Donald

    “read about a semi-secret American” I was alluding to that sort of thing but I didn’t want to mention the US because I know that you guys can feel a bit set upon at times. All that fundamentalist whacko Christian stuff from the States is starting to infiltrate Australian society and unfortunately a lot of people back home “throw the baby out with the bath water”, when it comes to all things American.

    A pity really.

    As for the fluidity of our culture, I think you may be onto something there. I once read that there is more information in a week’s worth of of one modern newspaper that what a 17th century person would’ve been exposed to in their whole life. I’d be willing to bet that the people of the past longed for change and were sick of the old, whereas I feel that some of us nowadys feel overwhelmed by all the change and want to slow things down. This is sort of what I meant by “the oedipal desire in the immature for things to stay the same”. A baby that has so little experience of the world can sometimes have a very difficult time with sharing their “mother” with the rest of the world, as they become more aware of everything around them.

  4. lots on my mind but first a question – what kind of a bridge?

    I guess dear old Marx was right on this one – it is opium for the people. And not very enlightened ones too. When I got a bit more acquainted with (Bosnian) Serb Orthodox beliefs, I realised it was not a religion but an organised universum of superstitions. NOthing more.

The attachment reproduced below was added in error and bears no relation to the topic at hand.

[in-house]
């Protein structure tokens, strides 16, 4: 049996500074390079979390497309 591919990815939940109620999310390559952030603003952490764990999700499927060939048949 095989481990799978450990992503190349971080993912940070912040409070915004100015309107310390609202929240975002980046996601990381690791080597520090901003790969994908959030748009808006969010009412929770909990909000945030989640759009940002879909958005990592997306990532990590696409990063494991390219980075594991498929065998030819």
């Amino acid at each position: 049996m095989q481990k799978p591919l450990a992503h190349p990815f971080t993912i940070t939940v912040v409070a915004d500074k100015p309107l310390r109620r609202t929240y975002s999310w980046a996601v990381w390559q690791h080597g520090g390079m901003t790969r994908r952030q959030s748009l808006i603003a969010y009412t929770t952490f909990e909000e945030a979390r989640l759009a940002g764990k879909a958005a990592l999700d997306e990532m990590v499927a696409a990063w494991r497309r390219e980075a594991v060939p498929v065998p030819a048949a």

5. Well, I heard it here first: “the diaper of Christ”. Couldn’t concentrate after reading that.
    But, that photo is a knockout! I love the image of you stretched out beneath a forest in British Columbia and while looking up at the arched trees understood some of the inspirations of gothic architecture.

    May I make a request for a future blog post? (Yes, Pat, I can hear you)

    Ok. You said this was the first time you had traveled around Europe and been able to afford to stay at nice spots instead of hostels, camping and the like.

    Could you post about some of your accommodations and what difference that makes in your experience of traveling??

    Ok.

  6. Grasswire

    “what kind of a bridge” Sorry but I don’t understand what “bridge” you are referring to.

    Marx was right about quite a few things and just like the words of various religious people from the past, his words were twisted to suit other purposes that he didn’t intend.

    Pat